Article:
Carbon-13 NMR spectroscopy (13C MRS) offers the unique capability to measure brain metabolic rates in vivo. Hyperpolarized 13C reduces the time required to assess brain metabolism from hours to minutes when compared with conventional 13C MRS. This study investigates metabolism of hyperpolarized [1-13C]pyruvate and [2-13C]pyruvate in the rat brain in vivo under various anesthetics: pentobarbital, isoflurane, α-chloralose, and morphine. The apparent metabolic rate from pyruvate to lactate modeled using time courses obtained after injection of hyperpolarized [1-13C]pyruvate was significantly greater for isoflurane than for all other anesthetic conditions, and significantly greater for morphine than for α-chloralose. The apparent metabolic rate from pyruvate to bicarbonate was significantly greater for morphine than for all other anesthetic conditions, and significantly lower for pentobarbital than for α-chloralose. Results show that relative TCA cycle rates determined from hyperpolarized 13C data are consistent with rates previously measured using conventional 13C MRS under similar anesthetic conditions, and that using morphine for sedation greatly improves detection of downstream metabolic products compared with other anesthetics.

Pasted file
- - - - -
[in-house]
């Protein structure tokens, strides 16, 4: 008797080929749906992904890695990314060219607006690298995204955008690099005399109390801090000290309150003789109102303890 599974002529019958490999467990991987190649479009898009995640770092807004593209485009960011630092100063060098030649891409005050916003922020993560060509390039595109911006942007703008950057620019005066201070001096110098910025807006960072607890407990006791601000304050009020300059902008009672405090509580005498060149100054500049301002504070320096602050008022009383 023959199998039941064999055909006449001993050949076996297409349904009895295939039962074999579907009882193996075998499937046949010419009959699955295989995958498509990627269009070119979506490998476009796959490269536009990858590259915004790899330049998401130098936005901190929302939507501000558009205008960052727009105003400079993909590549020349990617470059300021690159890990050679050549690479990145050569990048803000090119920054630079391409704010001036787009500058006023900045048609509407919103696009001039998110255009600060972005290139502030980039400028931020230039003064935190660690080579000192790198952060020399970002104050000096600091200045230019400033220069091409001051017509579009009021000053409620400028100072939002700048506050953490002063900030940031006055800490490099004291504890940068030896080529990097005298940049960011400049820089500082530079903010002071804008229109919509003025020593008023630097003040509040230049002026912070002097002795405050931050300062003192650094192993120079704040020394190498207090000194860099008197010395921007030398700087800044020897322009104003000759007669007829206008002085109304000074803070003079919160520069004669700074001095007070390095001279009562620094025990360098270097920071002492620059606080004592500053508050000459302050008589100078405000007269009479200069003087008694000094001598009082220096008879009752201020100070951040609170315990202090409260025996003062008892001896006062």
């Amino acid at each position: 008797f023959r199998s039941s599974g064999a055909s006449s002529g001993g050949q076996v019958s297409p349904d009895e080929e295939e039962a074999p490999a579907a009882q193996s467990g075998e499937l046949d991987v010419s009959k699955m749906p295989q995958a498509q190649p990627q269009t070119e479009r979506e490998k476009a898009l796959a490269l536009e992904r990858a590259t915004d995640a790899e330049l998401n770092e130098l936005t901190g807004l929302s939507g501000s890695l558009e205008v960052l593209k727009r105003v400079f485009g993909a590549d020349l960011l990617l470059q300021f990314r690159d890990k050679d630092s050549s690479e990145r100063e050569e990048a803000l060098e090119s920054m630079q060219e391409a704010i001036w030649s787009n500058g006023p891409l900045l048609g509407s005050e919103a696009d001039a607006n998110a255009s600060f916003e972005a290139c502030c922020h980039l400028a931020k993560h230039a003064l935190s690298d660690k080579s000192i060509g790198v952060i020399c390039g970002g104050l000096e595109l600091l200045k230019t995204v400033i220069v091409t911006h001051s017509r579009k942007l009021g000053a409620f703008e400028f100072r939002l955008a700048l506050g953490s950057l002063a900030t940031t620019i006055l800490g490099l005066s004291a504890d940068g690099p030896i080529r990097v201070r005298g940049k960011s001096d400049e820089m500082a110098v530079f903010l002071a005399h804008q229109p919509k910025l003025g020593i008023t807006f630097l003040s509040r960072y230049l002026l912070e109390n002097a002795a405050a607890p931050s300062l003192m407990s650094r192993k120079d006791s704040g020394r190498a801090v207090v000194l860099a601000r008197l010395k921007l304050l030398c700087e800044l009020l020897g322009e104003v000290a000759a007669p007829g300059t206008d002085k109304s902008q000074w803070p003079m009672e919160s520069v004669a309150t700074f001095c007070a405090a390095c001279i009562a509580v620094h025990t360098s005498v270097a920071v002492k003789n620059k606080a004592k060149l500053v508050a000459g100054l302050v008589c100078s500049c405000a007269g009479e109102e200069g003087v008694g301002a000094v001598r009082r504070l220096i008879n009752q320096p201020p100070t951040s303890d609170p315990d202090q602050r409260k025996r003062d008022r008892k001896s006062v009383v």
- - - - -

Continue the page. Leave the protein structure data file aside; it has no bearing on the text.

Bibliographical noteFunding Information:
The authors thank Manda Vollmers and William Mander from Oxford Instruments Molecular Biotools for technical support and Joanna Lukas, Ph.D., for help with the statistical analysis.
This work was supported by the National Institutes of Health (grant numbers P41 EB015894, P30 NS076408) and the W.M. Keck Foundation.
© 2018 John Wiley & Sons, Ltd.
Copyright 2019 Elsevier B.V., All rights reserved.
- brain metabolism
- hyperpolarized C MRS